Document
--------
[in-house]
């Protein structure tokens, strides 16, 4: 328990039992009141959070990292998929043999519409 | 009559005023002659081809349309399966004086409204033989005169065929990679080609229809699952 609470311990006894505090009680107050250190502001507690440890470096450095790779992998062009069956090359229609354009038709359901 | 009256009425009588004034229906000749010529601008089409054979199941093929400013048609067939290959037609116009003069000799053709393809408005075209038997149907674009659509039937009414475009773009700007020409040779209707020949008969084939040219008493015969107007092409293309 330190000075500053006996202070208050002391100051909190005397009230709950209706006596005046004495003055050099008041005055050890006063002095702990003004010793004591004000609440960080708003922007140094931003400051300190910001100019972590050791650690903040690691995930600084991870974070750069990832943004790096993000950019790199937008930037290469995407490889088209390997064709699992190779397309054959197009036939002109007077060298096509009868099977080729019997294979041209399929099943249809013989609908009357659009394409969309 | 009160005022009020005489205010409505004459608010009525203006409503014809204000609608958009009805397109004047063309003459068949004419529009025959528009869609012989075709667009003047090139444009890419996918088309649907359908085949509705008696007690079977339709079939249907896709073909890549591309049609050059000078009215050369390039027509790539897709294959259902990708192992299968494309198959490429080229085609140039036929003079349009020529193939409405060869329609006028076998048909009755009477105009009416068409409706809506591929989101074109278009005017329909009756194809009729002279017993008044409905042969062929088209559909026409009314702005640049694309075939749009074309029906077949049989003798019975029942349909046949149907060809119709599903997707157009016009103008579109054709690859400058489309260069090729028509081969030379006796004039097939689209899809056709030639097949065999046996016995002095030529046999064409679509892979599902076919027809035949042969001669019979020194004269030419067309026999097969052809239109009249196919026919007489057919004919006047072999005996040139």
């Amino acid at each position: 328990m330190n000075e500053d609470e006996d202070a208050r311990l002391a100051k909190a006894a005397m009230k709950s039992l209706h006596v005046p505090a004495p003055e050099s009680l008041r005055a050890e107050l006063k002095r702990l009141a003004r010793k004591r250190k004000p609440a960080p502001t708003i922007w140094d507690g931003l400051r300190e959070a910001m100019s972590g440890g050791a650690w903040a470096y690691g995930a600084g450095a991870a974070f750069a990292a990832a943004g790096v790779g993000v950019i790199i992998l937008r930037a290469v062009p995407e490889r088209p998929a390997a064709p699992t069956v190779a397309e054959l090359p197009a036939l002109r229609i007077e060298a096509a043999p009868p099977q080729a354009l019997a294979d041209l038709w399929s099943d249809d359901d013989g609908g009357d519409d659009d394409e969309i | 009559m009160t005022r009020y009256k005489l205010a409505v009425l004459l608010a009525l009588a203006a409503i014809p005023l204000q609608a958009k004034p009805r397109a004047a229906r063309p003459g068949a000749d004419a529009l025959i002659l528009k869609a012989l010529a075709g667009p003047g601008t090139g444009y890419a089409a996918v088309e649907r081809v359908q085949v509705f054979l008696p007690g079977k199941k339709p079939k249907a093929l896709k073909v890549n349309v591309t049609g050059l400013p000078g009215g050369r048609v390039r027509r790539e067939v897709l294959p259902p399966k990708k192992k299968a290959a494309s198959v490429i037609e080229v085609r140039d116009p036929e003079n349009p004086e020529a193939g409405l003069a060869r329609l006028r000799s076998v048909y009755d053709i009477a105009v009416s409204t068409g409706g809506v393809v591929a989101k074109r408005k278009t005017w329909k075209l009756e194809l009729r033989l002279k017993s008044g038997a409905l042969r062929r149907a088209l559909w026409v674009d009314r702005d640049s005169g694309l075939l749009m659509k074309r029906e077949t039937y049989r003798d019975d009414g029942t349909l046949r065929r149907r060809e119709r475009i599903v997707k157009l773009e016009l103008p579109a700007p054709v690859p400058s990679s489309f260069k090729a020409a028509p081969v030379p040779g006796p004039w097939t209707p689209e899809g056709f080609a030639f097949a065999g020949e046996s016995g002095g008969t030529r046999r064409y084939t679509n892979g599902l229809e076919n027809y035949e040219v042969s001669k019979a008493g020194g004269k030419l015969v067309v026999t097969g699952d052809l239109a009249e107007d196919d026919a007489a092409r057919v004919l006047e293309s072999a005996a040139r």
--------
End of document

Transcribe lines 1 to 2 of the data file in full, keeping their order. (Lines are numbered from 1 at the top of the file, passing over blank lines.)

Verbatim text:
[in-house]
């Protein structure tokens, strides 16, 4: 328990039992009141959070990292998929043999519409 | 009559005023002659081809349309399966004086409204033989005169065929990679080609229809699952 609470311990006894505090009680107050250190502001507690440890470096450095790779992998062009069956090359229609354009038709359901 | 009256009425009588004034229906000749010529601008089409054979199941093929400013048609067939290959037609116009003069000799053709393809408005075209038997149907674009659509039937009414475009773009700007020409040779209707020949008969084939040219008493015969107007092409293309 330190000075500053006996202070208050002391100051909190005397009230709950209706006596005046004495003055050099008041005055050890006063002095702990003004010793004591004000609440960080708003922007140094931003400051300190910001100019972590050791650690903040690691995930600084991870974070750069990832943004790096993000950019790199937008930037290469995407490889088209390997064709699992190779397309054959197009036939002109007077060298096509009868099977080729019997294979041209399929099943249809013989609908009357659009394409969309 | 009160005022009020005489205010409505004459608010009525203006409503014809204000609608958009009805397109004047063309003459068949004419529009025959528009869609012989075709667009003047090139444009890419996918088309649907359908085949509705008696007690079977339709079939249907896709073909890549591309049609050059000078009215050369390039027509790539897709294959259902990708192992299968494309198959490429080229085609140039036929003079349009020529193939409405060869329609006028076998048909009755009477105009009416068409409706809506591929989101074109278009005017329909009756194809009729002279017993008044409905042969062929088209559909026409009314702005640049694309075939749009074309029906077949049989003798019975029942349909046949149907060809119709599903997707157009016009103008579109054709690859400058489309260069090729028509081969030379006796004039097939689209899809056709030639097949065999046996016995002095030529046999064409679509892979599902076919027809035949042969001669019979020194004269030419067309026999097969052809239109009249196919026919007489057919004919006047072999005996040139």